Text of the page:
In 1960, 75 percent of college instructors were full-time tenured or tenure-track professors; today only 27 percent are. The rest are graduate students or adjunct and contingent faculty — instructors employed on a per-course or yearly contract basis, usually without benefits and earning a third or less of what their tenured colleagues make.Whether this is a positive or negative development depends on one's perspective. The ostensible purpose of tenure was to protect scholars from retaliation for publishing unpopular ideas (see, e.g., this explanation from the University of Missouri's Faculty Handbook). However, academic (as distinct from judicial) tenure has always had its critics, including Francis Fukuyama who contends (here) that the social benefits of tenure are not worth the social costs. Peter Lattman argues (here), with substantial justification, that tenure mostly "shelters the lazy and the pedantic. They alone seek refuge in academic sinecures. Active scholars will find a home somewhere." Writing in the National Review, Stanley Kurtz has argued that tenure should be abolished because it has turned "academic freedom" into a form of "ideological exclusion," which has destroyed "the campus marketplace of ideas." In his view, tenure is the cornerstone of political correctness, which is of course the opposite of tenure's original purpose of protecting unpopular (that is, politically incorrect) views.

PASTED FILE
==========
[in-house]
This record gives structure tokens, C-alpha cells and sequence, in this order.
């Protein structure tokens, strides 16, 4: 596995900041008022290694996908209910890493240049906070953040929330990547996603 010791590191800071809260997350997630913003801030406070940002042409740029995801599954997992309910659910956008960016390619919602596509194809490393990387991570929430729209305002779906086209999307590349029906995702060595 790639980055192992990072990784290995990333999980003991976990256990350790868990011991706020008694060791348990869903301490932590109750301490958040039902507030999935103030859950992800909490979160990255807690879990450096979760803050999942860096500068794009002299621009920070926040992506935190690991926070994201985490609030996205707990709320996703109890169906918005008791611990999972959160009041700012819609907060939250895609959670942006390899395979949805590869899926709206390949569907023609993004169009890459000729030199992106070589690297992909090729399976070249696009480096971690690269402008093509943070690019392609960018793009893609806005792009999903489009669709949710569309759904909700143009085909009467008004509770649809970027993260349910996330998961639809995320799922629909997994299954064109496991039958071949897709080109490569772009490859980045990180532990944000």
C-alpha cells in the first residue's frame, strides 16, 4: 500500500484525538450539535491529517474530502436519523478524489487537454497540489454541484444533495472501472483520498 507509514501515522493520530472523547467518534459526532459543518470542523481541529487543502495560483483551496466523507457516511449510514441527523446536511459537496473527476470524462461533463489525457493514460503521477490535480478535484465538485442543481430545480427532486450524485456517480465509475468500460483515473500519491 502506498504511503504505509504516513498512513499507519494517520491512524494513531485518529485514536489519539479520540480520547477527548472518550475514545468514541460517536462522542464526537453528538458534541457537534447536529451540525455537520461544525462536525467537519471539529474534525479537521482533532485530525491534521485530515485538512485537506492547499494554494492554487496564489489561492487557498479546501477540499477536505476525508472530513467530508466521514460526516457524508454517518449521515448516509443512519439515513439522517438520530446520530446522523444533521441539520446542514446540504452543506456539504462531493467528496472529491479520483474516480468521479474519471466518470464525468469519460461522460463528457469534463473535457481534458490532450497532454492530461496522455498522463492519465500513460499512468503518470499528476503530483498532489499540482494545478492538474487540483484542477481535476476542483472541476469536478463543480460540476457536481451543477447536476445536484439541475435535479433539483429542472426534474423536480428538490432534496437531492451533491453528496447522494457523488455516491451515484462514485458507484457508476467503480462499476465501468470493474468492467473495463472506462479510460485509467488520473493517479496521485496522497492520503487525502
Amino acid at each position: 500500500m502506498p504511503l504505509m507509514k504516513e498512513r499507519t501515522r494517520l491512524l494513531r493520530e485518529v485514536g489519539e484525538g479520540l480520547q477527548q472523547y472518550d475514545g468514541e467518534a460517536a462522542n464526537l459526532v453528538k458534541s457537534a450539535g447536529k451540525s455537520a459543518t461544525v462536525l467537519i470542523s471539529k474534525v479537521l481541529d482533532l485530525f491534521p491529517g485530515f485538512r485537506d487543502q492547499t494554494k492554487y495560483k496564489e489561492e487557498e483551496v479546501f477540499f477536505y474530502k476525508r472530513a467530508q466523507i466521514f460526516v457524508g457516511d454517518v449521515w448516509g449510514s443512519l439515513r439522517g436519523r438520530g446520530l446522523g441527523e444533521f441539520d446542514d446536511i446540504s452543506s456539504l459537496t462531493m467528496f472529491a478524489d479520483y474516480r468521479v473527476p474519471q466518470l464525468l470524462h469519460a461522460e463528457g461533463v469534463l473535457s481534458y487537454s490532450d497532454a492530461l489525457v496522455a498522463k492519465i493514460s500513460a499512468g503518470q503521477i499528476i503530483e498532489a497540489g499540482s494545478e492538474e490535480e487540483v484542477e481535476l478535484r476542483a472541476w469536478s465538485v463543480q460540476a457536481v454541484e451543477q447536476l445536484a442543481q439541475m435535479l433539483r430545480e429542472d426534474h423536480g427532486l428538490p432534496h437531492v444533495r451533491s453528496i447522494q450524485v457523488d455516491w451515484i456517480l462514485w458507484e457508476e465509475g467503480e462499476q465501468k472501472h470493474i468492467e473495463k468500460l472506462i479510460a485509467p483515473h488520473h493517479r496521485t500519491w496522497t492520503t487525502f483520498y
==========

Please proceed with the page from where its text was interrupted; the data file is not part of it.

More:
From a market-based perspective, tenure is nothing more or less than a term in an employment contract, which colleges and universities offer, in lieu of higher pay, to attract and retain top scholars. Assuming that the elasticity of demand for scholars is reasonably normal, one would expect that tenure and higher pay levels would arise when the available supply of scholars is relatively low. So, perhaps the trend Ms. Stainburn reports simply reflects prevailing market conditions in which the supply of scholars is high relative to demand for them.
Empirical evidence exists to support that hypothesis. This 2005 study from the National Opinion Research Center at the University of Chicago reports that the number of doctorates awarded in the US tripled between 1961 and 1971. 1961 was the first year when the number of doctorates awarded exceeded 10,000. In 2005, in the total number of doctorates awarded exceeded 43,000. While the number of academic jobs almost certainly increased during that same period - I have not been able to find sources on the growth in the number of academic jobs in the US - it seems reasonable to doubt that the growth rate in the supply of academic jobs has kept pace with the growth in the rate of scholars with doctorates. If so, then the bargaining power of scholars has probably diminished, which alone could explain the reduction in tenured ranks.
Whatever the cause, it's not obvious to me that the reduction in the tenured ranks is a bad thing either for colleges or for students, particularly if it retards the rate of growth in the cost of education, although it surely is bad news for those who make the effort to obtain PhDs. As Ms. Stainburn points out at the end of her article, there's scant evidence that well-qualified PhDs without tenure are any worse as classroom teachers or scholars than those with PhDs.